... there is a specific jihadist connection here:Update#5: THEY WANTED TO KILL MORE: UNDETONATED EXPLOSIVES FOUND
“Just nine days ago, Norwegian authorities filed charges against Mullah Krekar, an infamous al Qaeda-affiliated terrorist who, with help from Osama bin Laden, founded Ansar al Islam – a branch of al Qaeda in northern Iraq – in late 2001.”
This is a sobering reminder for those who think it’s too expensive to wage a war against jihadists.
I spoke to Gary Schmitt of the American Enterprise Institute, who has been critical of proposed cuts in defense and of President Obama’s Afghanistan withdrawal plan.
“There has been a lot of talk over the past few months on how we’ve got al-Qaeda on the run and, compared with what it once was, it’s become a rump organization. But as the attack in Oslo reminds us, there are plenty of al-Qaeda allies still operating. No doubt cutting the head off a snake is important; the problem is, we’re dealing with global nest of snakes.”
UPDATE#4: GLOBAL JIHAD FORUMS APPLAUD THE ATTACK
A terror group, Ansar al-Jihad al-Alami, or the Helpers of the Global Jihad, issued a statement claiming responsibility for the attack, according to Will McCants, a terrorism analyst at C.N.A., a research institute that studies terrorism. The message said the attack was a response to Norwegian forces’ presence in Afghanistan and to unspecified insults to the Prophet Muhammad. “We have warned since the Stockholm raid of more operations,” the group said, according to Mr. McCants’ translation, apparently referring to a bombing in Sweden in December 2010. “What you see is only the beginning, and there is more to come.” The claim could not be confirmed.UPDATE: 7 DEAD; BLAST FOLLOWED BY SHOOTING ATTACK NORTH OF OSLO
A large explosion shook central Oslo on Friday and blew out the windows of several government buildings, including one housing the office of the Norwegian prime minister, according to local media reports. There were initial reports of several injuries.Initial media reports described a chaotic scene as police cleared the area around the building and were searching for additional explosives, according to the daily Aftenposten. Photos and television footage showed a 17-story building with windows blown out and the surrounding street strewn with glass and debris.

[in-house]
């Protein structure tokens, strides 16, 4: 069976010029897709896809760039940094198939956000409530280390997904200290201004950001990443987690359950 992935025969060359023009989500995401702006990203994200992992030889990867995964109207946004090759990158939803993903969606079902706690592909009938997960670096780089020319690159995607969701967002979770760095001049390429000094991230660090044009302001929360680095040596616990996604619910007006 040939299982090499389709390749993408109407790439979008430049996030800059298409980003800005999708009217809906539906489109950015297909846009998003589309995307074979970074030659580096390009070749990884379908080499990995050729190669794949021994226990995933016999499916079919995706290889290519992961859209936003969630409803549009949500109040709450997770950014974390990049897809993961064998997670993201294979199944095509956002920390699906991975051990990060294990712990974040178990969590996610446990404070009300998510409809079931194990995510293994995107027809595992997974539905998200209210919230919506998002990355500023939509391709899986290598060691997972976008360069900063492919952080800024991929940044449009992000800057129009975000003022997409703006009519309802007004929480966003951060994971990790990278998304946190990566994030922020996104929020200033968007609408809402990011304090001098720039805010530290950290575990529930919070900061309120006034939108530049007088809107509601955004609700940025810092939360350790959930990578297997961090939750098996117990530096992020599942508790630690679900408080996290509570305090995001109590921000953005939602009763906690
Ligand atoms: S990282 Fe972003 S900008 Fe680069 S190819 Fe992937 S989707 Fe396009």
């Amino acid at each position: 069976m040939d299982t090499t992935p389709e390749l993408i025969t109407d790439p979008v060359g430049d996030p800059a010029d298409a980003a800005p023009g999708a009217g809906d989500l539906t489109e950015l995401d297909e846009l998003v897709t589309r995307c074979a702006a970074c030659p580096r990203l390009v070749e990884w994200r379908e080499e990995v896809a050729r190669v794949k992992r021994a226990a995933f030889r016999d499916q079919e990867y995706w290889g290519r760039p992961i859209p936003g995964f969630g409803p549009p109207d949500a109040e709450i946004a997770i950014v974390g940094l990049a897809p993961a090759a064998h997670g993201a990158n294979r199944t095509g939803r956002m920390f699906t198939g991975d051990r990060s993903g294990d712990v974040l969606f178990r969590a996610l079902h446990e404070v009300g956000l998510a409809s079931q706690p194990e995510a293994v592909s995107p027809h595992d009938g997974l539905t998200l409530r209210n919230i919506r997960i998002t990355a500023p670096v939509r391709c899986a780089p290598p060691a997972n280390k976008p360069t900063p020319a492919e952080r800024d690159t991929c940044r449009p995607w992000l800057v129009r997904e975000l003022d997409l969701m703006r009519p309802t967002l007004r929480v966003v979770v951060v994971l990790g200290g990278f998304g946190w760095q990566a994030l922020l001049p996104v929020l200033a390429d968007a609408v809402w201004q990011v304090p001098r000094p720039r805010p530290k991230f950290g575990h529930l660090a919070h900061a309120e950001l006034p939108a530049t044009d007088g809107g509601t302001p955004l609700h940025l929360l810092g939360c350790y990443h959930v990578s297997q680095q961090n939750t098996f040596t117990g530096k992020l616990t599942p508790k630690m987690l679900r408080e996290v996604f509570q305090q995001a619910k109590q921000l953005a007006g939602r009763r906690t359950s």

The sound of the blast echoed across the city just before 3:30 local time, and a giant cloud of white smoke continued to rise hundreds of feet into the air over the city as a fire burned in one of the buildings. Reuters said the fire was in the building housing the country’s oil ministry.
Norwegian media reported that the prime minister, Jens Stoltenberg, was safe.
The cause of explosion was not immediately clear, but a Reuters reporter described seeing the mangled wreckage of a car near one of the buildings.
While has seen little political violence in recent years, the country has a small fighting contingent in and was one of several countries cited by Ayman al-Zawahri, the Al Qaeda leader, as potential targets for attack. In 2006, Norwegian newspapers reprinted Danish cartoons that angered Muslims by lampooning the Prophet Muhammad.
Three Norwegian men were arrested in July 2010 on suspicion of terrorism and were said to be a terrorist “node” in a larger global network, American counterterrorism officials said at the time.